“We build on foundations we did not lay.
We warm ourselves at fires we did not light.
We sit in the shade of trees we did not plant.
We drink from wells we did not dig.
We profit from persons we did not know.
We are ever bound in community."

Rev. Peter Raible (paraphrased from Deuteronomy 6:10-12)

Thursday, January 5, 2012

Day 5 of Spiritual Practices: Engaging in Lectio Divina (Holy Reading)

What the heck is lectio divina?!

In Latin, it means, 'divine reading.' It's a way to engage a reading (a poem, scripture, etc), not as a text to be studied, but as a living thing, that can speak and move and come alive in us, if we let it. Lectio divina is not about learning the text, it is about experiencing the text in a new way. 

There are all sorts of variations on how to do lectio divina, but the most common way I know is to read a piece (a poem, a short piece of scripture) three times through, slowly, and to let the words wash over you. 

Pay attention. What phrase comes alive in you? What new thing do you notice in the 2nd or 3rd reading that you didn't notice before? After you've read the piece three times, the idea is to sit in quiet meditation for a while, letting yourself and the text be together, allowing a new insight to be born, to open your heart to the experience. After this, there's often a chance to write or reflect on the experience. If you're in a group, you might share reflections with one another. Finally, you end with silence again, held by the words, the Spirit of Life, and the space.

This process of lectio divina might sound dry or even boring, but it's actually a powerful way to experience the text in a new way (At the bottom of this post, I included a poem I used this morning, as part of my practice...and for what it's worth, the part that really spoke to me was the first two lines; I imagined hope watching over my wife, son, and I, "hovering in the dark corners," as we slept last night...)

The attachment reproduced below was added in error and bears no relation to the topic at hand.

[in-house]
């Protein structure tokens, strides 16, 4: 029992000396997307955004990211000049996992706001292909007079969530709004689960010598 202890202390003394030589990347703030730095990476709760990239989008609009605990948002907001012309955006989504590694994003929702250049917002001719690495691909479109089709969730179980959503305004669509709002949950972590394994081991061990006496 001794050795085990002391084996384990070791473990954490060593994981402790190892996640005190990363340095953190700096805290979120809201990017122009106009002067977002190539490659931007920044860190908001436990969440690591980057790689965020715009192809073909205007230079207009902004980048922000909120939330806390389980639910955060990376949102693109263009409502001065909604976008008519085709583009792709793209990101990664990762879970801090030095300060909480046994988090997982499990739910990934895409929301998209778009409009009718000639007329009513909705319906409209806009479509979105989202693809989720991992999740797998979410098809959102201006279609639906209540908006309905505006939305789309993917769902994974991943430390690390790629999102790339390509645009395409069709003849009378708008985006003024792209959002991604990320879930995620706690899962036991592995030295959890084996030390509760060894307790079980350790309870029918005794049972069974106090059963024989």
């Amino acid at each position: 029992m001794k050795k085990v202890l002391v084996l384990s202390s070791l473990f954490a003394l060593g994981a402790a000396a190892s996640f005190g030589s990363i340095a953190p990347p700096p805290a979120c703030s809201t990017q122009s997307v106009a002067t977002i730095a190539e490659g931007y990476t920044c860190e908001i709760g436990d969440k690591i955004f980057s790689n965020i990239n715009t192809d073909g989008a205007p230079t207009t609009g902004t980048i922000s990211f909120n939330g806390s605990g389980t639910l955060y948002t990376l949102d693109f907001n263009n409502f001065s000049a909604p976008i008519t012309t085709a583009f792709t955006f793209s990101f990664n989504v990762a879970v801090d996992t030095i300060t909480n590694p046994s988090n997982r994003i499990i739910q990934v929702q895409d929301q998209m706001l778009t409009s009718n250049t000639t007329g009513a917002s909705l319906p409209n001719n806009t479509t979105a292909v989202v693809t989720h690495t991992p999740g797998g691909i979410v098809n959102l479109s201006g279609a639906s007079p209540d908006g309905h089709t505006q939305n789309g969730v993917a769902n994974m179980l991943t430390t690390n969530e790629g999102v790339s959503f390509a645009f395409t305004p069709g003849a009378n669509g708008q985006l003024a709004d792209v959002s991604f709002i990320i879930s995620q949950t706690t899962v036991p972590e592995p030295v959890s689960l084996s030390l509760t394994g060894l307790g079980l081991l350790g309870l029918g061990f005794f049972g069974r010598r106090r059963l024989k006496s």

If you're in the Twin Cities, and interested in practicing lectio divina or learning more, Ruth MacKenzie, our Director of Worship Arts, writes in our January church newsletter (on page 5):

In this month of Living Resolutions, join me after the second service (at 12:15 p.m. in room 203) to experience lectio divina, an ancient practice of spiritual reading: Jan 15, 22, or 29. This practice is a meditative approach to the written word, where we allow ourselves to move deeply into a text, and let that text move deeply in us. No sign up is necessary, just a willingness to practice.

It hovers in dark corners
before the lights are turned on,
it shakes sleep from its eyes
and drops from mushroom gills,
it explodes in the starry heads
of dandelions turned sages,
it sticks to the wings of green angels
that sail from the tops of maples.

It sprouts in each occluded eye
of the many-eyed potato,
it lives in each earthworm segment
surviving cruelty,
it is the motion that runs the tail of a dog,
it is the mouth that inflates the lungs
of the child that has just been born.

It is the singular gift
we cannot destroy in ourselves,
the argument that refutes death,
the genius that invents the future,
all we know of God.

It is the serum which makes us swear
not to betray one another;
it is in this poem, trying to speak.
~ Lisel Mueller ~

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